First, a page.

Had the iPhone come along in the 1990s, it’s likely that we’d be calling our devices something very different. Cadigan said, “Terminology-wise, I find it interesting that we never had cyber-phones. The mobile/celluar phone became the cell and then evolved into the smart phone, not the cyber-phone.” Just as today everything from buildings to phones can be “smart,” in the 1990s anything could be cyber.

Including sex.

The Cybersex Moment


Back in the days of AOL chat rooms, IRC channels, and text-only multi-user games, lots of people started having cybersex. Most of this furtive online activity involved no more than people talking dirty via text.

But cyber-pundits suggested that teledildonics and virtual reality sex were just around the corner. Soon, we would be having sex with chrome-plated dragon beasts in landscapes made of diamond flowers. And we would be stimulating our lovers 3,000 miles away with sex toys that plugged into both partners, sending the orgasmic shivers of one to the other via the internet.

Zimmer pointed out that Douglas Adams may have invented the idea of cybersex back in 1982, when he remarked in Life, the Universe and Everything that “Zaphod had spent most of his early history lessons plotting how he was going to have sex with the girl in the cybercubicle next to him.” As more college age people began piling on to the internet in the mid-1990s, cybersex became trendy slang for what you did with your long-distance boyfriend using the university dial-up connection. And, like most slang, it quickly got shortened to cyber.


By the late 1990s, cyber verged on being a dirty word. “Wanna cyber?” did not mean “Wanna take down the national security infrastructure?” It meant “let’s jack off on our private IRC channel.”


Zimmer explained:

“Cyber” meaning “cybersex” apparently took off in the AOL chat rooms of the mid-’90s. For instance, here is a Usenet post (on nyc.personals) from 1995 talking about AOLers “having cyber.” Soon “to have cyber with” became “to cyber with,” as the noun became a verb. Here is a 1996 example of “cyber” as a verb, from alt.romance.teen: “He also said it had to do with the fact I won’t cyber with him. I told him it’s because it’s pointless and it can’t be compared to the real thing.” AOL launched Instant Messenger in ‘97, so it’s likely at that point that lonely kids popularized the “wanna cyber?” come-on (along with the old “a/s/l” standby). Much of this cybertalk seems pretty quaint now.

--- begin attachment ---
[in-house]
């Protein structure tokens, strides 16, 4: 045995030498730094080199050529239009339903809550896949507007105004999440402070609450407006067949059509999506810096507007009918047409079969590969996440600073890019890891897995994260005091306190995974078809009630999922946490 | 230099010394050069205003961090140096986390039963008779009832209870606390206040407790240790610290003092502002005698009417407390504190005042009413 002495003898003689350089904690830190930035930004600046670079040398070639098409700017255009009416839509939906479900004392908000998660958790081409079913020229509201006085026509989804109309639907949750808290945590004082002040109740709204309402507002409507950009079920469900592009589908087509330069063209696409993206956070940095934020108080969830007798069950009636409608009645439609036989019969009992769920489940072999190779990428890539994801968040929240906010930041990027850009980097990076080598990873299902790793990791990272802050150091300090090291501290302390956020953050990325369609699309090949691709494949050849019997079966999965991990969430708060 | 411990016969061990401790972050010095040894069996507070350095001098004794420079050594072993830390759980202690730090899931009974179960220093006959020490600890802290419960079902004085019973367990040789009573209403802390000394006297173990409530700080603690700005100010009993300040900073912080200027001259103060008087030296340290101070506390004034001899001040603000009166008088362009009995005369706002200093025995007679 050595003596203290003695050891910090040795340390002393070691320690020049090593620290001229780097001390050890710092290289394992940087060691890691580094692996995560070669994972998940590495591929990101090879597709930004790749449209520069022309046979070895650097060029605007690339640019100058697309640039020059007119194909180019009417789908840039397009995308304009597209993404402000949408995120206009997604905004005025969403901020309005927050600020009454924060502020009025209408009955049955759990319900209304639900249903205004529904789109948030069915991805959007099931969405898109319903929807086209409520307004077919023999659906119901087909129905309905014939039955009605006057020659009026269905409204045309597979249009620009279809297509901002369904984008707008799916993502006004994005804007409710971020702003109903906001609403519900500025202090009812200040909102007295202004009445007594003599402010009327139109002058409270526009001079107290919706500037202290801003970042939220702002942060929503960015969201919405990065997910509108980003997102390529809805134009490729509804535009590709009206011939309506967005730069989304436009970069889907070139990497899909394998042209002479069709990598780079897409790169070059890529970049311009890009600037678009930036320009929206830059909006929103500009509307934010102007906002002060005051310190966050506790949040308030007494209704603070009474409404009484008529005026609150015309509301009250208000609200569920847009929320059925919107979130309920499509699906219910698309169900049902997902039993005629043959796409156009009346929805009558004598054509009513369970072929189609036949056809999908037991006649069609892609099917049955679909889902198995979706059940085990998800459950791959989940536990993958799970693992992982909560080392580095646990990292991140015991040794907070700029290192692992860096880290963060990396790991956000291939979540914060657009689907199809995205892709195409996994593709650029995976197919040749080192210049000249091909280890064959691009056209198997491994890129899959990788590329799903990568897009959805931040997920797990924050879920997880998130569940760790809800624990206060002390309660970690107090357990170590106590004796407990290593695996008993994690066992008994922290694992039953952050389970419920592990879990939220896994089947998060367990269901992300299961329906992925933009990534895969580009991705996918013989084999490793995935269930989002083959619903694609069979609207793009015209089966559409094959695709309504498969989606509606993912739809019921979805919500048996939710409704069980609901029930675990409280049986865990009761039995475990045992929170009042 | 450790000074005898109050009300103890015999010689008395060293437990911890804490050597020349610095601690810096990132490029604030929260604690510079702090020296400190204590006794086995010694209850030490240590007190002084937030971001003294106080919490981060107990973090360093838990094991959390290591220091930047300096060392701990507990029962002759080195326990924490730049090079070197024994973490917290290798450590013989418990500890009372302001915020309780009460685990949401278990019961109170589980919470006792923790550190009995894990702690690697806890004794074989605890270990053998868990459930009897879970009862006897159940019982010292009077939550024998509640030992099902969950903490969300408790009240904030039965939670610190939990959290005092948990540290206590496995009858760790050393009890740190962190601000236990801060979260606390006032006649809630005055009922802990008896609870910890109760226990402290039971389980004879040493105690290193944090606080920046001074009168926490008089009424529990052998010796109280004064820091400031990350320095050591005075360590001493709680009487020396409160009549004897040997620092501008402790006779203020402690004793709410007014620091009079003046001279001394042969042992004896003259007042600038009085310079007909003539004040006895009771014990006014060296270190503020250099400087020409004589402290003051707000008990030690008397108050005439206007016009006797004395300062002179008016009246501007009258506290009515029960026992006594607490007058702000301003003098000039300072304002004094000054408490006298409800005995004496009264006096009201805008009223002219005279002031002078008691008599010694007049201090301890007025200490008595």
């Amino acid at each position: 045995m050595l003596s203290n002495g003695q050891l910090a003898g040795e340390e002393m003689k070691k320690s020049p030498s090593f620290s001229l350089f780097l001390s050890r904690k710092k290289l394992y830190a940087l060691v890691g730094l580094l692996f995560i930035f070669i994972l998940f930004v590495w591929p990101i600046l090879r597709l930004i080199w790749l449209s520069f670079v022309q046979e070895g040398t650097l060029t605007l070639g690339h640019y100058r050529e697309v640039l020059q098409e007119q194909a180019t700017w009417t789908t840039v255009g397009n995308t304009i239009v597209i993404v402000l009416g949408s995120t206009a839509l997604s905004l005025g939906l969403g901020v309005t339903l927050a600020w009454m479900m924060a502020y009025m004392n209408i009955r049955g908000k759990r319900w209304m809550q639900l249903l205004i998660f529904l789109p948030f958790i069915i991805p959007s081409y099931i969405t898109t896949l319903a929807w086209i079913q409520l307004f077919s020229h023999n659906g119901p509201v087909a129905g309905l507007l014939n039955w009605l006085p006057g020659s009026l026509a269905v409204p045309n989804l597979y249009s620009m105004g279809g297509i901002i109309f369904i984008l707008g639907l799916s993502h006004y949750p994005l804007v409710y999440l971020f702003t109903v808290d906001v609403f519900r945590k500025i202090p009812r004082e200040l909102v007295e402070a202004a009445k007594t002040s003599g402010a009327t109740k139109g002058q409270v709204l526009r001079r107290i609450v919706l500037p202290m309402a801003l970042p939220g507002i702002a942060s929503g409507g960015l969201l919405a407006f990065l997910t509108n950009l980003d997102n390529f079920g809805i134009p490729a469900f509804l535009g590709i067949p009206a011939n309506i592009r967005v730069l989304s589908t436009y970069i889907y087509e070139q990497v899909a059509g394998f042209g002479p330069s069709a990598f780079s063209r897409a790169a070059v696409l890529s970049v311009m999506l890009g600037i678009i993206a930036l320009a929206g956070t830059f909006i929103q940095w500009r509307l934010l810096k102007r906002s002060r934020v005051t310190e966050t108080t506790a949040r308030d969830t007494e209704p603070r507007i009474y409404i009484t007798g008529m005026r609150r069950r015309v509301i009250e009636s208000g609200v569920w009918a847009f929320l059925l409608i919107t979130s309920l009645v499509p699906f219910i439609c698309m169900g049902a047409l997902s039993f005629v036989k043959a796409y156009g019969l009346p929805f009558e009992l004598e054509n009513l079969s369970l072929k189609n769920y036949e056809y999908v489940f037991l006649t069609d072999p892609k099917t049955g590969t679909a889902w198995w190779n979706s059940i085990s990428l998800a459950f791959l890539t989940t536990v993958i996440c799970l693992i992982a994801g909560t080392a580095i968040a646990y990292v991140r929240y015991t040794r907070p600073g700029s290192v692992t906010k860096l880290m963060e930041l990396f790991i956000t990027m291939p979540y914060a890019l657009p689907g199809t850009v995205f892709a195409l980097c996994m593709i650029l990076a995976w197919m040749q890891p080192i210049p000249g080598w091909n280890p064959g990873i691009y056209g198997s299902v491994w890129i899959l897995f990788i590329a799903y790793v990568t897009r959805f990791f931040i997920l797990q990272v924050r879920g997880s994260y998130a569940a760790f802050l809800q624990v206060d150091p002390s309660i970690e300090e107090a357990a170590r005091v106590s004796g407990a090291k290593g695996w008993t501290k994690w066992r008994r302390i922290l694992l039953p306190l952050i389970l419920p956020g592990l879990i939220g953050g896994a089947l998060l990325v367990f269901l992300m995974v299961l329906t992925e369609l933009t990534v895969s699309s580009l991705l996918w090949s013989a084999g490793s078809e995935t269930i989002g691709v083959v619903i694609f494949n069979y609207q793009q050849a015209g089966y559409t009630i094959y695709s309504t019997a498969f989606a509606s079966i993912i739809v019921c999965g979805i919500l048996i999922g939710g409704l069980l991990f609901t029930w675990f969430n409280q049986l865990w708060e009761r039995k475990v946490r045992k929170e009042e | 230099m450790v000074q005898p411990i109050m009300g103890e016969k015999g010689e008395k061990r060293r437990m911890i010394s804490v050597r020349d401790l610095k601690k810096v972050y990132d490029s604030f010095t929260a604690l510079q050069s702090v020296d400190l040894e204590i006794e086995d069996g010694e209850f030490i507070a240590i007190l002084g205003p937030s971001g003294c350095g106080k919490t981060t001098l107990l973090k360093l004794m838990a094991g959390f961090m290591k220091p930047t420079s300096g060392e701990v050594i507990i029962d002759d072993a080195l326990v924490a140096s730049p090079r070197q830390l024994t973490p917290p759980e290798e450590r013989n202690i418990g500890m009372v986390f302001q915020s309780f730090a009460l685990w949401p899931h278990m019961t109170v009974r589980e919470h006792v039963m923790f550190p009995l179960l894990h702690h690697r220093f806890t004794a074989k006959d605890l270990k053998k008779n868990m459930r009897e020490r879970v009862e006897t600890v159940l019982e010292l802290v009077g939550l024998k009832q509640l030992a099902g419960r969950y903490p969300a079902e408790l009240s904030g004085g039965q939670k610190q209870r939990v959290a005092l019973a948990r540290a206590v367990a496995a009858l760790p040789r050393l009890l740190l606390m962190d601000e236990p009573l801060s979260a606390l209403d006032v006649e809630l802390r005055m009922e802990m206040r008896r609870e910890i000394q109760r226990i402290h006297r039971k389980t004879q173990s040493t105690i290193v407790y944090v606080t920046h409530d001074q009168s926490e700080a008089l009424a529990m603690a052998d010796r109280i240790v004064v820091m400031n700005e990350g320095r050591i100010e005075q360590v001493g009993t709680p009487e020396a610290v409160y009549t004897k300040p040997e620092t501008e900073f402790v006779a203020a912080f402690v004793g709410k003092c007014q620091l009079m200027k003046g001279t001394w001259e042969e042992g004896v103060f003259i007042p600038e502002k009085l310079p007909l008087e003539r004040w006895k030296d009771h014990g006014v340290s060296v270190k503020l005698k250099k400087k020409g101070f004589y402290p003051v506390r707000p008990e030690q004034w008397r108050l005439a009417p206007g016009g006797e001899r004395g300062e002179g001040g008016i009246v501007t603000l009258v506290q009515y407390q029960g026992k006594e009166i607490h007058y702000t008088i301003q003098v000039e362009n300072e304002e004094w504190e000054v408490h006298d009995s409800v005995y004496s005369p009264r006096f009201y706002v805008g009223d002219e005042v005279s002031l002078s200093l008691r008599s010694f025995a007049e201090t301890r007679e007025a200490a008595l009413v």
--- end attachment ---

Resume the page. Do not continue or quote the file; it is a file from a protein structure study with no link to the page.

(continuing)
Author Violet Blue, who has written extensively about sex and computer hacking, offered a pragmatic assessment of why cyber exploded as a slang term:

While it’s true that ‘cyber’ has been a catch-all for ‘internet’ over decades, it fits that since ‘internet’ makes an awful verb, ‘cyber’ made a fine slang term for jacking off via the UI du jour. Now, more people think of ‘cyber’ as associated with evil hackers and nation state tech attacks than IRC wankers of yore or, say, teledildonics or the oncoming erotic applications of Oculus Rift.

An Unfashionable Word

As entertaining as it was, the erotic use of the term cyber was pretty brief. Perhaps the people who cybered in the 1990s grew up, and their slang terms were as dead as the Backstreet Boys to the next generation. Or maybe sexual slang is always ephemeral.


Holden said there was an overall narrowing of the use of the prefix cyber during the dot-com crash at the turn of the century:

When I was researching the cyber- words, it seemed to me that by the end of the 1990s the prefix had already become a bit passé, and most of the words it formed became a bit rarer, or at least less fashionable. This seems to be the case for quite a few words relating to the Internet and World Wide, such as Information Superhighway or surfing.

R.U. Sirius, editor of the legendary cyberpunk zine Mondo 2000, told io9 that by the century’s end he was seeing ads on San Francisco train system BART that said, “Join the cyberpunks at AT&T!” This wasn’t exactly a word that signaled youthful freedom and naughty indiscretions anymore.